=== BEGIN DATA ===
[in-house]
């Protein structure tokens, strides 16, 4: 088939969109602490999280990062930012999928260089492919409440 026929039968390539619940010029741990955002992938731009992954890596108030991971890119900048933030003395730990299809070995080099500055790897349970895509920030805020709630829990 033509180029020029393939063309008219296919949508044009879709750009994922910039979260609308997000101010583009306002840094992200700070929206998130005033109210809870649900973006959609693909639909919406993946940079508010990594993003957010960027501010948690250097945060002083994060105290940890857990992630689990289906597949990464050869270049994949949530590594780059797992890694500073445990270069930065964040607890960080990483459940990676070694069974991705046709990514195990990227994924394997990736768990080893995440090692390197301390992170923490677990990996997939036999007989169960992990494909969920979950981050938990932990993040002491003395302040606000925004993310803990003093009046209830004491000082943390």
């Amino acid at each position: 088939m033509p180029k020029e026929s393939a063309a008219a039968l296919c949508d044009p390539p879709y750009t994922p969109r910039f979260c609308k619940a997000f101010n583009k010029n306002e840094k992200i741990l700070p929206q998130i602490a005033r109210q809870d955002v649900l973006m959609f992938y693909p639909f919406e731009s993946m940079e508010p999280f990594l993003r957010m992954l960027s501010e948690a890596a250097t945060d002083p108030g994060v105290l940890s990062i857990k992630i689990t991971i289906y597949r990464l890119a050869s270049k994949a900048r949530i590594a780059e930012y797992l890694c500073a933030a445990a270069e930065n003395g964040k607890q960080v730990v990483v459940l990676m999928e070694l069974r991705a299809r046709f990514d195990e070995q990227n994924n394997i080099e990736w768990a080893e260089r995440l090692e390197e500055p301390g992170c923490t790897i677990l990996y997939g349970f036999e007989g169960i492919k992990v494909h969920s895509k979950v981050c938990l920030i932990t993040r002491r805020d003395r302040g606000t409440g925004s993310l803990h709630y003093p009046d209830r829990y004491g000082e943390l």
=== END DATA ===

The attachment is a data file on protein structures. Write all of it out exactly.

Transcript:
[in-house]
């Protein structure tokens, strides 16, 4: 088939969109602490999280990062930012999928260089492919409440 026929039968390539619940010029741990955002992938731009992954890596108030991971890119900048933030003395730990299809070995080099500055790897349970895509920030805020709630829990 033509180029020029393939063309008219296919949508044009879709750009994922910039979260609308997000101010583009306002840094992200700070929206998130005033109210809870649900973006959609693909639909919406993946940079508010990594993003957010960027501010948690250097945060002083994060105290940890857990992630689990289906597949990464050869270049994949949530590594780059797992890694500073445990270069930065964040607890960080990483459940990676070694069974991705046709990514195990990227994924394997990736768990080893995440090692390197301390992170923490677990990996997939036999007989169960992990494909969920979950981050938990932990993040002491003395302040606000925004993310803990003093009046209830004491000082943390």
């Amino acid at each position: 088939m033509p180029k020029e026929s393939a063309a008219a039968l296919c949508d044009p390539p879709y750009t994922p969109r910039f979260c609308k619940a997000f101010n583009k010029n306002e840094k992200i741990l700070p929206q998130i602490a005033r109210q809870d955002v649900l973006m959609f992938y693909p639909f919406e731009s993946m940079e508010p999280f990594l993003r957010m992954l960027s501010e948690a890596a250097t945060d002083p108030g994060v105290l940890s990062i857990k992630i689990t991971i289906y597949r990464l890119a050869s270049k994949a900048r949530i590594a780059e930012y797992l890694c500073a933030a445990a270069e930065n003395g964040k607890q960080v730990v990483v459940l990676m999928e070694l069974r991705a299809r046709f990514d195990e070995q990227n994924n394997i080099e990736w768990a080893e260089r995440l090692e390197e500055p301390g992170c923490t790897i677990l990996y997939g349970f036999e007989g169960i492919k992990v494909h969920s895509k979950v981050c938990l920030i932990t993040r002491r805020d003395r302040g606000t409440g925004s993310l803990h709630y003093p009046d209830r829990y004491g000082e943390l």